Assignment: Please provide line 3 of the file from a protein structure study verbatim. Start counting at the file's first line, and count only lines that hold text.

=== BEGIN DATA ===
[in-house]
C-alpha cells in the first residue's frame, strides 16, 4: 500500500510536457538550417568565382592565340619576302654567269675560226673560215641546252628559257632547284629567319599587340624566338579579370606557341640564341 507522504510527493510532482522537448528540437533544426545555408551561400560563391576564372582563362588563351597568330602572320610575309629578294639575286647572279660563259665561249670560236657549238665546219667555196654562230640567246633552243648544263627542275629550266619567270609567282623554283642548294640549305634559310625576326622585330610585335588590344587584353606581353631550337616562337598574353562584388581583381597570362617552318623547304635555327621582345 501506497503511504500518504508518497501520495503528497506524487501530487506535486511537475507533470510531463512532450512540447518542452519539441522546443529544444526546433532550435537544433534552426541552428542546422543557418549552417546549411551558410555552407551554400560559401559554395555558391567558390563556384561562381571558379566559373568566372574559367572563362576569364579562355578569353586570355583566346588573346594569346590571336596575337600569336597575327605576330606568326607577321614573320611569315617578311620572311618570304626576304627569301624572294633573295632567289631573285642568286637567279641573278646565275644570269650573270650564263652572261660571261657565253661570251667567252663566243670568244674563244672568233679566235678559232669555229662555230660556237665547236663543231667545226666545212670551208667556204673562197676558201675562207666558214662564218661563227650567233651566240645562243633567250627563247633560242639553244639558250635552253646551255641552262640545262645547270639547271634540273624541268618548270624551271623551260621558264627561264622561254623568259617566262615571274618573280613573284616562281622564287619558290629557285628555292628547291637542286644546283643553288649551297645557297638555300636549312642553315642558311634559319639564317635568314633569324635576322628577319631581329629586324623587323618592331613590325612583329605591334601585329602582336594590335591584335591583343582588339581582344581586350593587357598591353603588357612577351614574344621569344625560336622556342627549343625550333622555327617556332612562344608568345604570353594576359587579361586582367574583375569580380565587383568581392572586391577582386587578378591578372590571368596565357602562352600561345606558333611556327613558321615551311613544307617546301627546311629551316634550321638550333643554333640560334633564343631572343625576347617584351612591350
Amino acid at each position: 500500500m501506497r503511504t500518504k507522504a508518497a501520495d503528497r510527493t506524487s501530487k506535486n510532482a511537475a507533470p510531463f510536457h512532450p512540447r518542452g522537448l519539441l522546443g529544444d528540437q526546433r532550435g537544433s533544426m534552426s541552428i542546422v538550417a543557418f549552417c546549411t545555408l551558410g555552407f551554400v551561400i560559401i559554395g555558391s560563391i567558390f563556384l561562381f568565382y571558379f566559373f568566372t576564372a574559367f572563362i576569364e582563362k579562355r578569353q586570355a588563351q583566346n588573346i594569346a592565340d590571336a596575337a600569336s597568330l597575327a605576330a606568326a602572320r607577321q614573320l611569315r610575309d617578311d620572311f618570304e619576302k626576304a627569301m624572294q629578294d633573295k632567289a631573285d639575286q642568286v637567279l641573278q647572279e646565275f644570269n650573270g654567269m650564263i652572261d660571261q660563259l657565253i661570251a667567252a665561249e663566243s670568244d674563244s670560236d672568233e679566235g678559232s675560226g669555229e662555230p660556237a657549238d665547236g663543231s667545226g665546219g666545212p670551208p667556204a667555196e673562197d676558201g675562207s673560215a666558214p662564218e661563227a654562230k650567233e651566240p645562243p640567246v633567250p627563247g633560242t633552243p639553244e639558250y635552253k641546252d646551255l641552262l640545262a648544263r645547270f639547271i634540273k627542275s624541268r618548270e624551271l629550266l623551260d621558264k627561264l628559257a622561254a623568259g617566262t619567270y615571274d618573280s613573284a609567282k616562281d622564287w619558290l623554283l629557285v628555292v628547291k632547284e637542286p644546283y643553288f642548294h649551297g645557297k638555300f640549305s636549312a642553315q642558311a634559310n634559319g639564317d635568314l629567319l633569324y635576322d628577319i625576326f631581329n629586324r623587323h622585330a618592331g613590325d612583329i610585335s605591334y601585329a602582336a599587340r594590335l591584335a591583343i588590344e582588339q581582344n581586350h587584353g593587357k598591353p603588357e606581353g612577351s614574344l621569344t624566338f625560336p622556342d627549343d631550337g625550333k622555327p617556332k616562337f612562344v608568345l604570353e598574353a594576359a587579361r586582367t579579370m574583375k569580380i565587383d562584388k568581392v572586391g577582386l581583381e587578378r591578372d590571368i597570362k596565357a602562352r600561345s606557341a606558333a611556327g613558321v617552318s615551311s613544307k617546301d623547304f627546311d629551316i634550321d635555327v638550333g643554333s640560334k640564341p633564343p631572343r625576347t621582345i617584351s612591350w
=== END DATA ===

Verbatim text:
Amino acid at each position: 500500500m501506497r503511504t500518504k507522504a508518497a501520495d503528497r510527493t506524487s501530487k506535486n510532482a511537475a507533470p510531463f510536457h512532450p512540447r518542452g522537448l519539441l522546443g529544444d528540437q526546433r532550435g537544433s533544426m534552426s541552428i542546422v538550417a543557418f549552417c546549411t545555408l551558410g555552407f551554400v551561400i560559401i559554395g555558391s560563391i567558390f563556384l561562381f568565382y571558379f566559373f568566372t576564372a574559367f572563362i576569364e582563362k579562355r578569353q586570355a588563351q583566346n588573346i594569346a592565340d590571336a596575337a600569336s597568330l597575327a605576330a606568326a602572320r607577321q614573320l611569315r610575309d617578311d620572311f618570304e619576302k626576304a627569301m624572294q629578294d633573295k632567289a631573285d639575286q642568286v637567279l641573278q647572279e646565275f644570269n650573270g654567269m650564263i652572261d660571261q660563259l657565253i661570251a667567252a665561249e663566243s670568244d674563244s670560236d672568233e679566235g678559232s675560226g669555229e662555230p660556237a657549238d665547236g663543231s667545226g665546219g666545212p670551208p667556204a667555196e673562197d676558201g675562207s673560215a666558214p662564218e661563227a654562230k650567233e651566240p645562243p640567246v633567250p627563247g633560242t633552243p639553244e639558250y635552253k641546252d646551255l641552262l640545262a648544263r645547270f639547271i634540273k627542275s624541268r618548270e624551271l629550266l623551260d621558264k627561264l628559257a622561254a623568259g617566262t619567270y615571274d618573280s613573284a609567282k616562281d622564287w619558290l623554283l629557285v628555292v628547291k632547284e637542286p644546283y643553288f642548294h649551297g645557297k638555300f640549305s636549312a642553315q642558311a634559310n634559319g639564317d635568314l629567319l633569324y635576322d628577319i625576326f631581329n629586324r623587323h622585330a618592331g613590325d612583329i610585335s605591334y601585329a602582336a599587340r594590335l591584335a591583343i588590344e582588339q581582344n581586350h587584353g593587357k598591353p603588357e606581353g612577351s614574344l621569344t624566338f625560336p622556342d627549343d631550337g625550333k622555327p617556332k616562337f612562344v608568345l604570353e598574353a594576359a587579361r586582367t579579370m574583375k569580380i565587383d562584388k568581392v572586391g577582386l581583381e587578378r591578372d590571368i597570362k596565357a602562352r600561345s606557341a606558333a611556327g613558321v617552318s615551311s613544307k617546301d623547304f627546311d629551316i634550321d635555327v638550333g643554333s640560334k640564341p633564343p631572343r625576347t621582345i617584351s612591350w